AUTHOR: linda TITLE: Conversation starter DATE: 7:21:00 AM ----- BODY:
Going on a thirty-plus minutes wait for an outbound N-Judah train, smashed up against exasperated office drones, in a sea of white iPod tails, and the arrival of a curious pack of girls all wearing the same pink-printed T-shirts, at one of the busiest Muni stations smack in the middle of commute-hour yesterday evening, a kind-faced woman surprised me with a question about how I like my book.


I'm already half-way through Nickel & Dimed since starting it a week ago, a refreshing change from the tedious serious of "should" reads before this (GTD; Rules for Renegades).

She looked not unlike Barbara Ehrenreich herself, asked me if I'd heard the author speak, and then said to me, "I hope there's more class action suits... well, at least they're still in court over Wal-Mart." Then her M-train arrived.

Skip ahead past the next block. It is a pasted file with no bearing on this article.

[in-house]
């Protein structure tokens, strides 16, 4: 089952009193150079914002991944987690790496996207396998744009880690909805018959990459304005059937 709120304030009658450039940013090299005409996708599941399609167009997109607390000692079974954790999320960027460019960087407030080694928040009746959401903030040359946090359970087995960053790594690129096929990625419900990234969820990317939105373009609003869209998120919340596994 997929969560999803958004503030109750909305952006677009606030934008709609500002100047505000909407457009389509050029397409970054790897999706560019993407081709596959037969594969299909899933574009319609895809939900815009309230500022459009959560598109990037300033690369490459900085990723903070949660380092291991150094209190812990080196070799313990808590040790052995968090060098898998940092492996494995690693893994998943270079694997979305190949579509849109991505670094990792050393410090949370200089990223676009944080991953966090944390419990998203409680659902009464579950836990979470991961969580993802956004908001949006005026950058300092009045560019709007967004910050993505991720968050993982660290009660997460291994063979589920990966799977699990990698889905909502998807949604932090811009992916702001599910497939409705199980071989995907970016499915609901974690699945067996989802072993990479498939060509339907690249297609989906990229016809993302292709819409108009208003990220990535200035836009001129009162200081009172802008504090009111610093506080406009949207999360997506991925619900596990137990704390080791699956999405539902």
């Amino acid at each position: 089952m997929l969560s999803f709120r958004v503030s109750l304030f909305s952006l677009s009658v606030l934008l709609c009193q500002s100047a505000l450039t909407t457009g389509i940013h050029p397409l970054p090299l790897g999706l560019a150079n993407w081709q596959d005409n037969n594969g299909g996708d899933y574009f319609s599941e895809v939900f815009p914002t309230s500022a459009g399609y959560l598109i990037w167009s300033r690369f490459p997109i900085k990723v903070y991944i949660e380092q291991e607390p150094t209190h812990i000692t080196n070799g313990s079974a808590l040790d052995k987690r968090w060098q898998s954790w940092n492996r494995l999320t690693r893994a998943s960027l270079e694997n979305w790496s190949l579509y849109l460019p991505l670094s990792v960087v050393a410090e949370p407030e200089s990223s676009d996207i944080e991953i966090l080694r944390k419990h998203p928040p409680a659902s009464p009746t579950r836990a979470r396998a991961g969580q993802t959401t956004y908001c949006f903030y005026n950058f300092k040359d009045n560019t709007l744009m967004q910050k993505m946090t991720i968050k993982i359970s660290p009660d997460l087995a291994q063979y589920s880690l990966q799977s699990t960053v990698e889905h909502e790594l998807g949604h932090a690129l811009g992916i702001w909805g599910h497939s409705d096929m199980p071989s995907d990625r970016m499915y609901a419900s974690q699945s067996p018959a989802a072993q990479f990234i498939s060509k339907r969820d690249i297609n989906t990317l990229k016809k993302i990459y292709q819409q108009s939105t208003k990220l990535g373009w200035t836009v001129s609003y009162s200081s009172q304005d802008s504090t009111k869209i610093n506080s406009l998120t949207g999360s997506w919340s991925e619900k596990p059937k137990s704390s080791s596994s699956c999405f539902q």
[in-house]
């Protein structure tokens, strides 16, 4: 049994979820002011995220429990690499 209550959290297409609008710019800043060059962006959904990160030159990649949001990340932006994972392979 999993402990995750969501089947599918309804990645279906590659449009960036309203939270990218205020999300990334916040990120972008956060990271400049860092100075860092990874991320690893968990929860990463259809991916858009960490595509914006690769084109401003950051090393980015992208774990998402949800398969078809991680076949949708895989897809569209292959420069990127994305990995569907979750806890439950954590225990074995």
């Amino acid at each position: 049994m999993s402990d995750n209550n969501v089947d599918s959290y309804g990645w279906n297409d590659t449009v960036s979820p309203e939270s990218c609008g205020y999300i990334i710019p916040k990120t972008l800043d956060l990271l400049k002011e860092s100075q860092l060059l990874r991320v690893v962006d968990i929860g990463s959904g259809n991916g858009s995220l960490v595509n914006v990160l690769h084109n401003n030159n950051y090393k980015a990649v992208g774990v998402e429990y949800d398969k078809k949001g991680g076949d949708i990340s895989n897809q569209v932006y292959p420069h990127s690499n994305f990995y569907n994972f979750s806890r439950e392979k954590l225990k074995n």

I've noticed a lot of eyes on the train scan the cover of my book with the same curiosity and concern about the working poor that's attracted me to keep turning these pages. Maybe they are, or have been, or know someone on welfare. I looked up her website and wikipedia page, and notice that since being publishing in 2001, she continues to tour the country to speak about economic inequality.

Is upper-class America listening?

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